For "Foodie Friday":
"Soy foods are becoming increasingly common with many processed foods such as meat products, baby formula, cereal, biscuits, and cheeses, just to name a few, containing soy in some form. Soy is not always listed on the ingredients label as soy. It may also be shown as vegetable oil, lecithin, or hydrolysed vegetable protein."
Myths & Truths About Soy
"For centuries, Asian people have been consuming fermented soy products such as natto, tempeh, and soy sauce, and enjoying the health benefits associated with them.
Fermented soy does not wreak havoc on your body like unfermented soy products do.
Additionally, there's the issue of eating genetically modified (GM) soy. In the US, over 90 percent of all soy grown is genetically modified Roundup Ready soy, which has an array of additional health hazards all of its own.
Unfortunately, many Americans who are committed to healthy lifestyles have been mislead and grossly manipulated into believing that unfermented and processed soy products like soymilk, soy cheese, soy burgers and soy ice cream are health foods.
As the Weston A. Price Foundation so clearly shows, this is far from true."
Myths and Truths About Soy.
Myth: Use of soy as a food dates back many thousands of years.
Truth: Soy was first used as a food during the late Chou dynasty (1134-246 BC), only after the Chinese learned to ferment soybeans to make foods like tempeh, natto and tamari.
Myth: Asians consume large amounts of soy foods.
Truth: Average consumption of soy foods in Japan and China is 10 grams (about 2 teaspoons) per day. Asians consume soy foods in small amounts as a condiment, and not as a replacement for animal foods.
Myth: Modern soy foods confer the same health benefits as traditionally fermented soy foods.
Truth: Most modern soy foods are not fermented to neutralize toxins in soybeans, and are processed in a way that denatures proteins and increases levels of carcinogens.
Myth: Soy foods provide complete protein.
Truth: Like all legumes, soybeans are deficient in sulfur-containing amino acids methionine and cystine. In addition, modern processing denatures fragile lysine.
Myth: Fermented soy foods can provide vitamin B12 in vegetarian diets.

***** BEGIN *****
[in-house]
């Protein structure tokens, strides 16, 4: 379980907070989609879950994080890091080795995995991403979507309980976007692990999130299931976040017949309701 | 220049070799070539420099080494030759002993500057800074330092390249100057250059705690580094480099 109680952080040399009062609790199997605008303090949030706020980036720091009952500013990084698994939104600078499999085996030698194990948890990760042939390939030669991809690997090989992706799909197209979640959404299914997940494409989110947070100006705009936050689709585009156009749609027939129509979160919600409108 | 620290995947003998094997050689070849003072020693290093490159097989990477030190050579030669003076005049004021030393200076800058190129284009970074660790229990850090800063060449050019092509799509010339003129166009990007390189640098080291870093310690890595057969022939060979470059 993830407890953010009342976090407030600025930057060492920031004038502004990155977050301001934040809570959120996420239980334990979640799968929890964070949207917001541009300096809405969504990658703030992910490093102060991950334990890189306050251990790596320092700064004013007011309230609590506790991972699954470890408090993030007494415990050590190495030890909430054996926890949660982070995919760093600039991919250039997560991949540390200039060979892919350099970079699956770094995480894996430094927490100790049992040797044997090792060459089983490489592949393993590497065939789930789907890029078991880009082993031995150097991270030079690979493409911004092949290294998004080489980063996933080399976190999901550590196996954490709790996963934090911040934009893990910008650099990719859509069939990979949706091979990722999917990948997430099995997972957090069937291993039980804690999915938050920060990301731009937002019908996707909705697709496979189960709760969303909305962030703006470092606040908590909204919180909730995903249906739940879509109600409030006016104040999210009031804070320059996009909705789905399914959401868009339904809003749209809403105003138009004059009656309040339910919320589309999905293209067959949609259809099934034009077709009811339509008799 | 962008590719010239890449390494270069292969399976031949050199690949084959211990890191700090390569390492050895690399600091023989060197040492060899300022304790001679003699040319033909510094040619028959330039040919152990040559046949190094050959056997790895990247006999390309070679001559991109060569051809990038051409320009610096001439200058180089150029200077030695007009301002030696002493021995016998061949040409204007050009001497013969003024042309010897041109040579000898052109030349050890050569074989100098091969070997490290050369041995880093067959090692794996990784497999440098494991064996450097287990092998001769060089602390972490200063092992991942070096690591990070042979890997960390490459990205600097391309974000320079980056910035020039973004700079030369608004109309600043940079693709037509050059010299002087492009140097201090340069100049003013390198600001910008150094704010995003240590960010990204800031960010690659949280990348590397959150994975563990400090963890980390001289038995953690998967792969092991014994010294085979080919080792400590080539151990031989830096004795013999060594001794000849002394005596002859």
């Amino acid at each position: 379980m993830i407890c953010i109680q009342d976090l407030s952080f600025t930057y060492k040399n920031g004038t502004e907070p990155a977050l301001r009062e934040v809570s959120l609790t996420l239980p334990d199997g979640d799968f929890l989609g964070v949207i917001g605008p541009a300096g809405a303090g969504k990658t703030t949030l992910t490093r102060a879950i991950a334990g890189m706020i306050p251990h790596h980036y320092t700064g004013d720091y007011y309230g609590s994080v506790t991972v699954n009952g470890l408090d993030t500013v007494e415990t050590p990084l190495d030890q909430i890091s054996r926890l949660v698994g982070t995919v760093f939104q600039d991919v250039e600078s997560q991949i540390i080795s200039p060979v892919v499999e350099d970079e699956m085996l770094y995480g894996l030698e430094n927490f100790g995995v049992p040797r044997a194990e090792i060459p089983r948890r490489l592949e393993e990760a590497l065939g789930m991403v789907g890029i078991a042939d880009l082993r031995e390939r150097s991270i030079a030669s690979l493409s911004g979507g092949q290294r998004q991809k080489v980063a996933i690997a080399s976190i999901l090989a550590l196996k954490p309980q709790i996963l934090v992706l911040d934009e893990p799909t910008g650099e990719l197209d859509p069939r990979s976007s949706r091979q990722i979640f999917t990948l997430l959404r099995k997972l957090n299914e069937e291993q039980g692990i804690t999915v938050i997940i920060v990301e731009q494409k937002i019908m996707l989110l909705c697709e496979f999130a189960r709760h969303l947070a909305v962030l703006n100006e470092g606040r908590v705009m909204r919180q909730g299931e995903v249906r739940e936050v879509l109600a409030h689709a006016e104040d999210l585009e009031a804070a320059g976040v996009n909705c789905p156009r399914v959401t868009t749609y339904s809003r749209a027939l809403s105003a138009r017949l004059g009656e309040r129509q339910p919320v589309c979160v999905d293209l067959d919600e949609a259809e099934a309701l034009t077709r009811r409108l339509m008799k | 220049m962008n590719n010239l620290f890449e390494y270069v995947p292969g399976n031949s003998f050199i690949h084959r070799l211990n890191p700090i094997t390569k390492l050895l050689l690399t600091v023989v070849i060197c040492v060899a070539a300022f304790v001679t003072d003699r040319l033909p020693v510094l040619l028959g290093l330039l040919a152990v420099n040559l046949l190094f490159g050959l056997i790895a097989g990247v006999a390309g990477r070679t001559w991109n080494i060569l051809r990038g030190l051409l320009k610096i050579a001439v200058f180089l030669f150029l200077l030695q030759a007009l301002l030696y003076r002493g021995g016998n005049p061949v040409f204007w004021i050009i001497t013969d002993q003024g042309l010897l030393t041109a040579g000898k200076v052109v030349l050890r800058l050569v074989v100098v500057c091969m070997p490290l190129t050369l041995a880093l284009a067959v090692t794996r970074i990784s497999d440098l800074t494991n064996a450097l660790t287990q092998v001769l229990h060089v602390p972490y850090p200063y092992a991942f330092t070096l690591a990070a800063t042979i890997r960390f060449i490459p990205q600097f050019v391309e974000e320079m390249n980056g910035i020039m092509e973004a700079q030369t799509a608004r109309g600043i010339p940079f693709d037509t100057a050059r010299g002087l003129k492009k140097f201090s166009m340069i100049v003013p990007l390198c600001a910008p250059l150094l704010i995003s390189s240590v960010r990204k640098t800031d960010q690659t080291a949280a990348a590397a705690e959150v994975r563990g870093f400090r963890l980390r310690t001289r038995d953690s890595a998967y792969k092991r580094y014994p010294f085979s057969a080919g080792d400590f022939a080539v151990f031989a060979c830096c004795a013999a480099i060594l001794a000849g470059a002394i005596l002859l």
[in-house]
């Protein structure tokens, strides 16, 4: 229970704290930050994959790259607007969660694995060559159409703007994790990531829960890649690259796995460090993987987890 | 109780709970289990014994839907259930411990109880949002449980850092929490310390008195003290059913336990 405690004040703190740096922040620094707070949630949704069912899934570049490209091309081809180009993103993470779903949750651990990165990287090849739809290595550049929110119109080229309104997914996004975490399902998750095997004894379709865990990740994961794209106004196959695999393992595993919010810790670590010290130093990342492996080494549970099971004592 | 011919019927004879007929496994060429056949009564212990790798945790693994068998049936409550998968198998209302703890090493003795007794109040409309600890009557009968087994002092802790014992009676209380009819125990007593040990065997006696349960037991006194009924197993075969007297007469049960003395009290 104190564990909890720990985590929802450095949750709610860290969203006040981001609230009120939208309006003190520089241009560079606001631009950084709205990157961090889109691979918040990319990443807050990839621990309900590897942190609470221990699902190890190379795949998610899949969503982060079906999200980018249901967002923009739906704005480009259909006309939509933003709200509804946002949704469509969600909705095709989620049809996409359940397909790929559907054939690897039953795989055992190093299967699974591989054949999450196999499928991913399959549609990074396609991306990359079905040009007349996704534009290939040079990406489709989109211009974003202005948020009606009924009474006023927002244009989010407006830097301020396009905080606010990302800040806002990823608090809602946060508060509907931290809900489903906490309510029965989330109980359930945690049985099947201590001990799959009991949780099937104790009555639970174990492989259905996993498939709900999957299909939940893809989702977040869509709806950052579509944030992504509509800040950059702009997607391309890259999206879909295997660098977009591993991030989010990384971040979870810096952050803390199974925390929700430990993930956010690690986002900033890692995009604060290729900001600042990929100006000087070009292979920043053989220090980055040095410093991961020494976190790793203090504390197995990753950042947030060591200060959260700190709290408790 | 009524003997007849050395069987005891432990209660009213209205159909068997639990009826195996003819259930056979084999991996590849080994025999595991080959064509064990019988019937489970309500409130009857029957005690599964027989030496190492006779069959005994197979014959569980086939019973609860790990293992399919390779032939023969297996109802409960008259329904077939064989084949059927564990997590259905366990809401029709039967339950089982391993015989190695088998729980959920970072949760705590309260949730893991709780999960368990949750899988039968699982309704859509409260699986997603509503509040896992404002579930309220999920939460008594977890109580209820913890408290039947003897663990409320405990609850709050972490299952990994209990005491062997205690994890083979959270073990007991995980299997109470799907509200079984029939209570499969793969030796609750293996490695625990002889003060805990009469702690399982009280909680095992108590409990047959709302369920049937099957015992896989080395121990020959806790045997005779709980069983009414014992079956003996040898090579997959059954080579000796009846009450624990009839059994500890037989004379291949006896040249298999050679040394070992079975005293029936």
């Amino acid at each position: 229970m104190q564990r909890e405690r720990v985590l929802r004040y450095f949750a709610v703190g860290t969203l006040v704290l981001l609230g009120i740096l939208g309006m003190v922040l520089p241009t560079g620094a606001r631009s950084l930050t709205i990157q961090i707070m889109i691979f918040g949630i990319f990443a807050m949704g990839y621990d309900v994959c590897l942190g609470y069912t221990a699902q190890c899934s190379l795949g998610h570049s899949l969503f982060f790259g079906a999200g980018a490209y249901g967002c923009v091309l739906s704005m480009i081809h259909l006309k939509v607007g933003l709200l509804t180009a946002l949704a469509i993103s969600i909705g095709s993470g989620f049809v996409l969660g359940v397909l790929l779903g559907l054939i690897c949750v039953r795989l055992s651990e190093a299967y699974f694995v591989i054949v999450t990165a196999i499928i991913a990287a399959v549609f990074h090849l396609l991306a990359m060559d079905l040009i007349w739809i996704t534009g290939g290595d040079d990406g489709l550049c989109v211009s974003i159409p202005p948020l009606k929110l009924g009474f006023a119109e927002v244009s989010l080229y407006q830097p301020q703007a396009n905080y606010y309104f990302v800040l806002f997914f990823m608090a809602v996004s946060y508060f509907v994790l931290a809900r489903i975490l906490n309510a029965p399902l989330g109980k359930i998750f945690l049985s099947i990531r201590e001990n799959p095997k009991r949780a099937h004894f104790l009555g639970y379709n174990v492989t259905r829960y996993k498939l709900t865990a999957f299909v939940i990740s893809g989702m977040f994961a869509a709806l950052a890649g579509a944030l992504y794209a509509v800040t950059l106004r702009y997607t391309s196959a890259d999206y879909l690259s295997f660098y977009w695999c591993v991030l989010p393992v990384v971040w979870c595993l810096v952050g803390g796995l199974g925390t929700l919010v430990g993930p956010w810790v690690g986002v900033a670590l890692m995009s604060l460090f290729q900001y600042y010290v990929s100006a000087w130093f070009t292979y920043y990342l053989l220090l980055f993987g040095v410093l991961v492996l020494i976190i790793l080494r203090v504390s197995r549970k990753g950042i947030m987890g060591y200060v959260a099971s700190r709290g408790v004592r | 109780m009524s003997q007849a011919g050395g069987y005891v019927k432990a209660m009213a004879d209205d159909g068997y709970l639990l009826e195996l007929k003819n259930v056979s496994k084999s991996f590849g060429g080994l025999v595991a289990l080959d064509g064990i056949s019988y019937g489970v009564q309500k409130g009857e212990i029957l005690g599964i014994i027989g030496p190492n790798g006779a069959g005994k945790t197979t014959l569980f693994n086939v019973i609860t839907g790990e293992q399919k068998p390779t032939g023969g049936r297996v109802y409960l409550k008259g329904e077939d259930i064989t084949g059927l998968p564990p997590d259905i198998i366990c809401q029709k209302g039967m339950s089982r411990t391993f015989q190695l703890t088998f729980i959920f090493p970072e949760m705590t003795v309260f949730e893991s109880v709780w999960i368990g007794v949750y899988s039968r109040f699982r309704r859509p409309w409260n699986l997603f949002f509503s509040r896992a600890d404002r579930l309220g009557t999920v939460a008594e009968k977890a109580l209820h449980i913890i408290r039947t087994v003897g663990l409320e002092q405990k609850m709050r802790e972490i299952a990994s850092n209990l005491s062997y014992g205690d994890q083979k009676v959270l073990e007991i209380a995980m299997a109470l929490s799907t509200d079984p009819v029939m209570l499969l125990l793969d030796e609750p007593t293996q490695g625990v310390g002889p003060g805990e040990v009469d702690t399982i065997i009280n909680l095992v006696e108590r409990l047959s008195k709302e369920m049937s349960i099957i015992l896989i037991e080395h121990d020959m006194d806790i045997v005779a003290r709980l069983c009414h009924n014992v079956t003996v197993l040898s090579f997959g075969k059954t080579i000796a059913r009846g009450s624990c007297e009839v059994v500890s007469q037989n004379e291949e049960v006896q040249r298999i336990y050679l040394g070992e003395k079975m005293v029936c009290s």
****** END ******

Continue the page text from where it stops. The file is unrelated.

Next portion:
Truth: The compound that resembles vitamin B12 in soy cannot be used by the human body: in fact, soy foods cause the body to require more B12
Myth: Soy formula is safe for infants.
Truth: Soy foods contain trypsin inhibitors that inhibit protein digestion and affect pancreatic function. In test animals, diets high in trypsin inhibitors led to stunted growth and pancreatic disorders. Soy foods increase the body's requirement for vitamin D, needed for strong bones and normal growth.
Phytic acid in soy foods results in reduced bioavailabilty of iron and zinc, which are required for the health and development of the brain and nervous system. Soy also lacks cholesterol, likewise essential for the development of the brain and nervous system.
Megadoses of phytoestrogens in soy formula have been implicated in the current trend toward increasingly premature sexual development in girls and delayed or retarded sexual development in boys.
Myth: Soy foods can prevent osteoporosis.
Truth: Soy foods can cause deficiencies in calcium and vitamin D, both needed for healthy bones. Calcium from bone broths and vitamin D from seafood, lard and organ meats prevent osteoporosis in Asian countries—not soy foods.
Myth: Modern soy foods protect against many types of cancer.
Truth: A British government report concluded that there is little evidence that soy foods protect against breast cancer or any other forms of cancer. In fact, soy foods may result in an increased risk of cancer.
Myth: Soy foods protect against heart disease.
Truth: In some people, consumption of soy foods will lower cholesterol, but there is no evidence that lowering cholesterol with soy protein improves one's risk of having heart disease.
Myth: Soy estrogens (isoflavones) are good for you.
Truth: Soy isoflavones are phyto-endocrine disrupters. At dietary levels, they can prevent ovulation and stimulate the growth of cancer cells. Eating as little as 30 grams (about 4 tablespoons) of soy per day can result in hypothyroidism with symptoms of lethargy, constipation, weight gain and fatigue.
Myth: Soy foods are safe and beneficial for women to use in their postmenopausal years.